“For me, the issue of feminism is just not an interesting concept. I’m more interested in, you know, SpaceX and Tesla, what’s going to happen with our intergalactic possibilities. Whenever people bring up feminism, I’m like ‘God,’ I’m just not really that interested.”
The reason for Lana’s disinterest with feminism used to be muddy until she made an Instagram post questioning modern feminist ideals.
“As women continue to work toward a world in which our gender doesn’t define or limit us, it’s important that we also examine our role in enforcing the patriarchal standards we’re trying to buck. This is particularly true for white women. Maybe it’s not that feminism doesn’t see Lana, but that she doesn’t see herself in the place feminism has come.”
Needless to say, it’s a really long issue that deserves its own article. But, to end this segment, Lana has tried to clarify that she “is not not a feminist”. Awesome double negative there, right?
The American singer Lana Del Rey’s controversies pale in comparison to the number of backlash and feuds Azealia Banks has had over the course of her rapping career. So, when the two talented artists went head to head on Twitter, they gave everyone a chaotic night to remember.
It all started with Lana’s unsolicited comment on Kanye West’s Instagram post expressing his support for Donald Trump. Azealia quickly went on to defend Ye, saying:
Of course, Lana did not back down from this catfight, as she proceeded to offer her psychiatrist’s number to Banks since her “psych meds aren’t working.” Sheesh, talk about a nasty burn!
The COVID-19 pandemic has been quite helpful in revealing the hidden ignorance of some famous celebrities. Recently, Lana made headlines after she was pictured wearing a mask made out of mesh during a book signing event.
Someone needs to tell Lana that masks become less effective when there are holes in them. For many, this could be another one of her poor attempts to get aesthetic points off of serious matters – like sexual abuse and a world-wide pandemic.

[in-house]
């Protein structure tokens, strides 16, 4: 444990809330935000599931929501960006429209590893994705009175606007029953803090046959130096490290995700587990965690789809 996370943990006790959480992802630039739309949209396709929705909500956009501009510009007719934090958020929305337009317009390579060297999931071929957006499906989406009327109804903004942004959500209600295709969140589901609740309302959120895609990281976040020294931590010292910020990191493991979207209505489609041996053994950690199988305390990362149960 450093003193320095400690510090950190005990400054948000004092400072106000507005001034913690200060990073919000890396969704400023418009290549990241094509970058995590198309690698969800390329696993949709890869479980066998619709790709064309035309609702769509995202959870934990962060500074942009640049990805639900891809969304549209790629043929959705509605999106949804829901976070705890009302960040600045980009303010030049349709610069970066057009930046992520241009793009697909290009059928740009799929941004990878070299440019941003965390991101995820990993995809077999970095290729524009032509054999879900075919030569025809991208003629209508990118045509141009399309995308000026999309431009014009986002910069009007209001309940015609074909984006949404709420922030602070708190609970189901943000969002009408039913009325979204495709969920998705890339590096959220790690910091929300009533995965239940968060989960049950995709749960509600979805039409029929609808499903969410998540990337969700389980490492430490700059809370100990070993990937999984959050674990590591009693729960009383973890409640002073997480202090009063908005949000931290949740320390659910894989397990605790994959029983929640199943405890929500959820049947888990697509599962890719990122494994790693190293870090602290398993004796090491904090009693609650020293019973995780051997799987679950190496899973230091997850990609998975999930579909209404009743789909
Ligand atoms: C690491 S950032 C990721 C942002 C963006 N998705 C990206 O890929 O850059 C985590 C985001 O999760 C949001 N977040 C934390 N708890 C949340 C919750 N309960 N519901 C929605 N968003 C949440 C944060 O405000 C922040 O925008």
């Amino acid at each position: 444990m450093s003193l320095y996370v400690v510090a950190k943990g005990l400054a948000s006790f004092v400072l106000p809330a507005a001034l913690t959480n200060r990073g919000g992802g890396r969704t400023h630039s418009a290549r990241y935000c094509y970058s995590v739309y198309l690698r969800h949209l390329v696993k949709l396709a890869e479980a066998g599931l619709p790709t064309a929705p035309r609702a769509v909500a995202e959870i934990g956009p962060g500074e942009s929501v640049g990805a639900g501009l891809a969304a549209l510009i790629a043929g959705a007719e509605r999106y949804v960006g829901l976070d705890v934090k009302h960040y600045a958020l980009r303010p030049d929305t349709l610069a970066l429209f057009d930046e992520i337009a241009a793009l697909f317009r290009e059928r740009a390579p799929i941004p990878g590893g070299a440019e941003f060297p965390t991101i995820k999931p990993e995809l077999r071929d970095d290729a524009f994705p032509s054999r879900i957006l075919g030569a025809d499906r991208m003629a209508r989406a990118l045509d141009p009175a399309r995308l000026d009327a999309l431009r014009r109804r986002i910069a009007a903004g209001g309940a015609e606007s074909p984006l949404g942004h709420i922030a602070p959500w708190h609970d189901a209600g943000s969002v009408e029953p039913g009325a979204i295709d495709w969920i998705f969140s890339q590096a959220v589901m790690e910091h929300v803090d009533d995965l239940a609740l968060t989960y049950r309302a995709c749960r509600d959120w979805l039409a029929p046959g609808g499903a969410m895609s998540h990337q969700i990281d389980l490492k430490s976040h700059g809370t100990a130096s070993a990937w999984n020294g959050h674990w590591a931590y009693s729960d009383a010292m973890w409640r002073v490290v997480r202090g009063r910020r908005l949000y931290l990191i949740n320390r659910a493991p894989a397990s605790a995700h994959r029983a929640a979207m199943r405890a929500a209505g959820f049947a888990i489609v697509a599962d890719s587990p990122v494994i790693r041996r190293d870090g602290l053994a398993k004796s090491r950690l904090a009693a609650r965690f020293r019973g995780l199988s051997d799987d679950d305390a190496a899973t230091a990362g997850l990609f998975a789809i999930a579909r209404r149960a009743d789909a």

Lana went on an unprovoked rant in a now-deleted Instagram post, complaining about how “Doja Cat, Ariana, Camila, Cardi B, Kehlani, and Nicki Minaj and Beyonce have had number ones with songs about being sexy, wearing no clothes, f—ing, cheating, etc,” while she can’t sing about “being embodied, feeling beautiful by being in love even if the relationship is not perfect, or dancing for money – or whatever I want – without being crucified or saying that I’m glamorizing abuse.”
Many were quick to criticize Lana for needlessly dragging other female artists – most of whom are people of color – just to get her point across. She then defended her decision to mention those artists:
“To be clear because I knowwwww you love to twist things. I f—-ing love these singers and know them. #that is why I mentioned them I would also like to have some of the same freedom of expression without judgment of hysteria. There you go.”
And for those who accused her of being racist, Lana also has a response for them:
“If you want to say that that has something to do with race that’s your opinion but that’s not what I was saying. I don’t care anymore but don’t ever ever ever ever bro- call me racist because that is bulls–t.”
When Lana unveiled the cover art for her highly anticipated album Chemtrails Over the Country Club, she was greeted with criticism more than appreciation. Many were quick to notice that the people in the album cover were mostly white women. This prompted the singer to follow up with a comment that read:
Her response did not sit well with some people. In fact, LA Times even mocked her for thinking that having exes and best friends who are rappers makes it impossible for her to be racist.
If anything, bringing that up reinforces the racist stereotype that all rapping is solely a black-people thing. She should have never added that comment but, what can we say? That’s Lana Del Rey we’re talking about!
So, do you think Lana Del Rey deserved all the backlash or do you think the media needs to give her a break? Let us know in the comment section below!